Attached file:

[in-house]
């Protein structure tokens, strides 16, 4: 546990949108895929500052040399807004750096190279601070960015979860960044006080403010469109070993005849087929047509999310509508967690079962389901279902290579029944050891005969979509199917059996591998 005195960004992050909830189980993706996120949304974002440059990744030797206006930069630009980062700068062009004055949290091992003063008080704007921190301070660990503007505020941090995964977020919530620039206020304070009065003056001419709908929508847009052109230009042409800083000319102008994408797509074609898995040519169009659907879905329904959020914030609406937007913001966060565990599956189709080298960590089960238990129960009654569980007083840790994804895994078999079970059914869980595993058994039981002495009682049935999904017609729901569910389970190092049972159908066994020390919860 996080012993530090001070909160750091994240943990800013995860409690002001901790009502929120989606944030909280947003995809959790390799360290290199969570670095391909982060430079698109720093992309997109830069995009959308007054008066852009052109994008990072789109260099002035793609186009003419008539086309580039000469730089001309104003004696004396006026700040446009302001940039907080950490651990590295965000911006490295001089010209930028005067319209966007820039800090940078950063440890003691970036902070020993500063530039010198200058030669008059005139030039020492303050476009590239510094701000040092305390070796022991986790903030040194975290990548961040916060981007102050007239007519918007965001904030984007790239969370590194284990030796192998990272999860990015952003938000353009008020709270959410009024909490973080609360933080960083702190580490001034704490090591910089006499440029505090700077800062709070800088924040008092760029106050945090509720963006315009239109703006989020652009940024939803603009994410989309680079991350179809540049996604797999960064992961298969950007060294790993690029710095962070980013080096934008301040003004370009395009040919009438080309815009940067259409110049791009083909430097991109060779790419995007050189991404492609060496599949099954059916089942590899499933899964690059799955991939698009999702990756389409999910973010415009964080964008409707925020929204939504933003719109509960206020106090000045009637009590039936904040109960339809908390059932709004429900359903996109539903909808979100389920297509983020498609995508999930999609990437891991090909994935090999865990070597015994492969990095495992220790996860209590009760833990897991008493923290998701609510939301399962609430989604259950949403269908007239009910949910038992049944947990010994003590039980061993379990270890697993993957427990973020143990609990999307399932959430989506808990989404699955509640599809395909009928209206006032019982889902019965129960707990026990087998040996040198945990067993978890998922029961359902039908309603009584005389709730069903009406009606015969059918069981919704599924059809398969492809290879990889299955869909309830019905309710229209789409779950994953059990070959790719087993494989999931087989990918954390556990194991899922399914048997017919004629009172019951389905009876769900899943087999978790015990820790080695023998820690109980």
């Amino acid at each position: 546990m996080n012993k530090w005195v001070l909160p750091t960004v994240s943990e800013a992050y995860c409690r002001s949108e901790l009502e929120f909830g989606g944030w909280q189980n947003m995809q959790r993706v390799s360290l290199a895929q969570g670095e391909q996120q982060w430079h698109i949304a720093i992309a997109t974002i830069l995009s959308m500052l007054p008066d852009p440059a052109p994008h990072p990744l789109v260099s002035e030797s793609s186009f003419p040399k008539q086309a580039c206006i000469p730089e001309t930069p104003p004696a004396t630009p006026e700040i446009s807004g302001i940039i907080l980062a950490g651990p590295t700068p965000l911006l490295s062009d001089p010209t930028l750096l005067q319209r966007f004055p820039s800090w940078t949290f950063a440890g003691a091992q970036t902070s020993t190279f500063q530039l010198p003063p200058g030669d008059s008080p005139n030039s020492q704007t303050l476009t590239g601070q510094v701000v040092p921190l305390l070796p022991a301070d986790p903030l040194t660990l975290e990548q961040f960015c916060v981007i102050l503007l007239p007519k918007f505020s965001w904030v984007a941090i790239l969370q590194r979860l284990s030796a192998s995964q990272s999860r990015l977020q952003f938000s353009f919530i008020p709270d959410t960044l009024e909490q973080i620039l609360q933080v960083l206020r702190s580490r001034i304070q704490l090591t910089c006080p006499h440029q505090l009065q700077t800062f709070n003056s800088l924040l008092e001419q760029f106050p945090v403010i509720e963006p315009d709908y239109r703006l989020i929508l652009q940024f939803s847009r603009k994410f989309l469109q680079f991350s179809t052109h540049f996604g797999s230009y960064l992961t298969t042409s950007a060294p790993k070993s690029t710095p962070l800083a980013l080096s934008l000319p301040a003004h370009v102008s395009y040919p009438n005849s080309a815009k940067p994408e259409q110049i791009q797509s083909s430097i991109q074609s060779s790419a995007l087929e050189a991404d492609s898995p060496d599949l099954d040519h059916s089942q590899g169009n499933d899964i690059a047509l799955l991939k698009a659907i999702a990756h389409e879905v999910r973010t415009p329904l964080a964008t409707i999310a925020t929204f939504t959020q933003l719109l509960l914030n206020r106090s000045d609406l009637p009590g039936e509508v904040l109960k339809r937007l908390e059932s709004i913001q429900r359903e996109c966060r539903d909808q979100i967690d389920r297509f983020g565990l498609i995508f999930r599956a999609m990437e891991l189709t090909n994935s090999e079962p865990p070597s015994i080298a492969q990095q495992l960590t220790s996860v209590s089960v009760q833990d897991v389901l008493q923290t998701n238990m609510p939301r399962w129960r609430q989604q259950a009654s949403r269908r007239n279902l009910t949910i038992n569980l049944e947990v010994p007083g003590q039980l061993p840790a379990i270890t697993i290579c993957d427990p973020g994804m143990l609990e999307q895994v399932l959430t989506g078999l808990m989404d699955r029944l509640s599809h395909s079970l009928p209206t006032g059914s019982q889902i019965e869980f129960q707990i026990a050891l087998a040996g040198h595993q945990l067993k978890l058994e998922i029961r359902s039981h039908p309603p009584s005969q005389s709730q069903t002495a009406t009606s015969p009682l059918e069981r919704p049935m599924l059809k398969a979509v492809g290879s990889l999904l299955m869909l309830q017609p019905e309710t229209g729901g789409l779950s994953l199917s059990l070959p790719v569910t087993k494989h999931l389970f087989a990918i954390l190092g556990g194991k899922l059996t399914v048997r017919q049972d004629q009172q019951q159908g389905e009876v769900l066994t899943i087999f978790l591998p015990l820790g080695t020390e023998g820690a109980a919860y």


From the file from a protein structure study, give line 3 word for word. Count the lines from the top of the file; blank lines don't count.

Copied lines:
């Amino acid at each position: 546990m996080n012993k530090w005195v001070l909160p750091t960004v994240s943990e800013a992050y995860c409690r002001s949108e901790l009502e929120f909830g989606g944030w909280q189980n947003m995809q959790r993706v390799s360290l290199a895929q969570g670095e391909q996120q982060w430079h698109i949304a720093i992309a997109t974002i830069l995009s959308m500052l007054p008066d852009p440059a052109p994008h990072p990744l789109v260099s002035e030797s793609s186009f003419p040399k008539q086309a580039c206006i000469p730089e001309t930069p104003p004696a004396t630009p006026e700040i446009s807004g302001i940039i907080l980062a950490g651990p590295t700068p965000l911006l490295s062009d001089p010209t930028l750096l005067q319209r966007f004055p820039s800090w940078t949290f950063a440890g003691a091992q970036t902070s020993t190279f500063q530039l010198p003063p200058g030669d008059s008080p005139n030039s020492q704007t303050l476009t590239g601070q510094v701000v040092p921190l305390l070796p022991a301070d986790p903030l040194t660990l975290e990548q961040f960015c916060v981007i102050l503007l007239p007519k918007f505020s965001w904030v984007a941090i790239l969370q590194r979860l284990s030796a192998s995964q990272s999860r990015l977020q952003f938000s353009f919530i008020p709270d959410t960044l009024e909490q973080i620039l609360q933080v960083l206020r702190s580490r001034i304070q704490l090591t910089c006080p006499h440029q505090l009065q700077t800062f709070n003056s800088l924040l008092e001419q760029f106050p945090v403010i509720e963006p315009d709908y239109r703006l989020i929508l652009q940024f939803s847009r603009k994410f989309l469109q680079f991350s179809t052109h540049f996604g797999s230009y960064l992961t298969t042409s950007a060294p790993k070993s690029t710095p962070l800083a980013l080096s934008l000319p301040a003004h370009v102008s395009y040919p009438n005849s080309a815009k940067p994408e259409q110049i791009q797509s083909s430097i991109q074609s060779s790419a995007l087929e050189a991404d492609s898995p060496d599949l099954d040519h059916s089942q590899g169009n499933d899964i690059a047509l799955l991939k698009a659907i999702a990756h389409e879905v999910r973010t415009p329904l964080a964008t409707i999310a925020t929204f939504t959020q933003l719109l509960l914030n206020r106090s000045d609406l009637p009590g039936e509508v904040l109960k339809r937007l908390e059932s709004i913001q429900r359903e996109c966060r539903d909808q979100i967690d389920r297509f983020g565990l498609i995508f999930r599956a999609m990437e891991l189709t090909n994935s090999e079962p865990p070597s015994i080298a492969q990095q495992l960590t220790s996860v209590s089960v009760q833990d897991v389901l008493q923290t998701n238990m609510p939301r399962w129960r609430q989604q259950a009654s949403r269908r007239n279902l009910t949910i038992n569980l049944e947990v010994p007083g003590q039980l061993p840790a379990i270890t697993i290579c993957d427990p973020g994804m143990l609990e999307q895994v399932l959430t989506g078999l808990m989404d699955r029944l509640s599809h395909s079970l009928p209206t006032g059914s019982q889902i019965e869980f129960q707990i026990a050891l087998a040996g040198h595993q945990l067993k978890l058994e998922i029961r359902s039981h039908p309603p009584s005969q005389s709730q069903t002495a009406t009606s015969p009682l059918e069981r919704p049935m599924l059809k398969a979509v492809g290879s990889l999904l299955m869909l309830q017609p019905e309710t229209g729901g789409l779950s994953l199917s059990l070959p790719v569910t087993k494989h999931l389970f087989a990918i954390l190092g556990g194991k899922l059996t399914v048997r017919q049972d004629q009172q019951q159908g389905e009876v769900l066994t899943i087999f978790l591998p015990l820790g080695t020390e023998g820690a109980a919860y």